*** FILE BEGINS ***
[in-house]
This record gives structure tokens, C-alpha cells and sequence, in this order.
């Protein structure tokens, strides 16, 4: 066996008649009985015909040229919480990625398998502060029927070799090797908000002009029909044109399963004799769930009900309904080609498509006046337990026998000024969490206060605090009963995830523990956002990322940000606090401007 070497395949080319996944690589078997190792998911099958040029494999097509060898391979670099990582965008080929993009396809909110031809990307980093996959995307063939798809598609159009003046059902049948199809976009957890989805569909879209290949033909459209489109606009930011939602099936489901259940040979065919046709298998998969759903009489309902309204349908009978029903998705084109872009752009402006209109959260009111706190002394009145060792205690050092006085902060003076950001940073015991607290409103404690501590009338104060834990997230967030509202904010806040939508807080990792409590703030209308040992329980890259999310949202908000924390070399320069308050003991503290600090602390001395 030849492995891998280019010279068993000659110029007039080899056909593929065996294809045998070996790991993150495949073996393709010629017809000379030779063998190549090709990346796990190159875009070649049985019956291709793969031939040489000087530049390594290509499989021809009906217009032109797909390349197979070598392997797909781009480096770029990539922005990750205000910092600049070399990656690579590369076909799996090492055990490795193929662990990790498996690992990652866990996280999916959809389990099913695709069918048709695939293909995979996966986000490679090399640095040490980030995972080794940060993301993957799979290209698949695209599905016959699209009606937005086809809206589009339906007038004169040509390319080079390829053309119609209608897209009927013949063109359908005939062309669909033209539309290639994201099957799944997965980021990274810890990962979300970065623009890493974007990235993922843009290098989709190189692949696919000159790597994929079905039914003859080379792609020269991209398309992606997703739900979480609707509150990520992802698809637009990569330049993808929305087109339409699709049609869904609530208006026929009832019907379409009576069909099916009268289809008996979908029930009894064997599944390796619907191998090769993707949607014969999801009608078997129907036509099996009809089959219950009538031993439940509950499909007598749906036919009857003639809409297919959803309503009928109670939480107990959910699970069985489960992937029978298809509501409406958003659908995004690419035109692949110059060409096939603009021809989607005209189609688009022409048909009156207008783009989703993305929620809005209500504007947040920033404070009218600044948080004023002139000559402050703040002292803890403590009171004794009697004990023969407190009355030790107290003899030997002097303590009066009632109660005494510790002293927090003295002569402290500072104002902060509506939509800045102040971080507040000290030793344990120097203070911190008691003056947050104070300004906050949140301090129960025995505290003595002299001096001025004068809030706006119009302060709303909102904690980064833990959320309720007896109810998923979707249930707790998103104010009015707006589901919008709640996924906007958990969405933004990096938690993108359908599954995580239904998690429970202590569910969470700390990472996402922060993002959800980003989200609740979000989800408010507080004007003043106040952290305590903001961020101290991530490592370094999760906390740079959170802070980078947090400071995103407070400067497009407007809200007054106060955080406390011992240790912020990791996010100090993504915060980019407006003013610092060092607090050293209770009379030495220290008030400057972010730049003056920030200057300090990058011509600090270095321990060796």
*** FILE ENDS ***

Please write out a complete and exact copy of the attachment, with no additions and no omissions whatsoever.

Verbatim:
[in-house]
This record gives structure tokens, C-alpha cells and sequence, in this order.
């Protein structure tokens, strides 16, 4: 066996008649009985015909040229919480990625398998502060029927070799090797908000002009029909044109399963004799769930009900309904080609498509006046337990026998000024969490206060605090009963995830523990956002990322940000606090401007 070497395949080319996944690589078997190792998911099958040029494999097509060898391979670099990582965008080929993009396809909110031809990307980093996959995307063939798809598609159009003046059902049948199809976009957890989805569909879209290949033909459209489109606009930011939602099936489901259940040979065919046709298998998969759903009489309902309204349908009978029903998705084109872009752009402006209109959260009111706190002394009145060792205690050092006085902060003076950001940073015991607290409103404690501590009338104060834990997230967030509202904010806040939508807080990792409590703030209308040992329980890259999310949202908000924390070399320069308050003991503290600090602390001395 030849492995891998280019010279068993000659110029007039080899056909593929065996294809045998070996790991993150495949073996393709010629017809000379030779063998190549090709990346796990190159875009070649049985019956291709793969031939040489000087530049390594290509499989021809009906217009032109797909390349197979070598392997797909781009480096770029990539922005990750205000910092600049070399990656690579590369076909799996090492055990490795193929662990990790498996690992990652866990996280999916959809389990099913695709069918048709695939293909995979996966986000490679090399640095040490980030995972080794940060993301993957799979290209698949695209599905016959699209009606937005086809809206589009339906007038004169040509390319080079390829053309119609209608897209009927013949063109359908005939062309669909033209539309290639994201099957799944997965980021990274810890990962979300970065623009890493974007990235993922843009290098989709190189692949696919000159790597994929079905039914003859080379792609020269991209398309992606997703739900979480609707509150990520992802698809637009990569330049993808929305087109339409699709049609869904609530208006026929009832019907379409009576069909099916009268289809008996979908029930009894064997599944390796619907191998090769993707949607014969999801009608078997129907036509099996009809089959219950009538031993439940509950499909007598749906036919009857003639809409297919959803309503009928109670939480107990959910699970069985489960992937029978298809509501409406958003659908995004690419035109692949110059060409096939603009021809989607005209189609688009022409048909009156207008783009989703993305929620809005209500504007947040920033404070009218600044948080004023002139000559402050703040002292803890403590009171004794009697004990023969407190009355030790107290003899030997002097303590009066009632109660005494510790002293927090003295002569402290500072104002902060509506939509800045102040971080507040000290030793344990120097203070911190008691003056947050104070300004906050949140301090129960025995505290003595002299001096001025004068809030706006119009302060709303909102904690980064833990959320309720007896109810998923979707249930707790998103104010009015707006589901919008709640996924906007958990969405933004990096938690993108359908599954995580239904998690429970202590569910969470700390990472996402922060993002959800980003989200609740979000989800408010507080004007003043106040952290305590903001961020101290991530490592370094999760906390740079959170802070980078947090400071995103407070400067497009407007809200007054106060955080406390011992240790912020990791996010100090993504915060980019407006003013610092060092607090050293209770009379030495220290008030400057972010730049003056920030200057300090990058011509600090270095321990060796």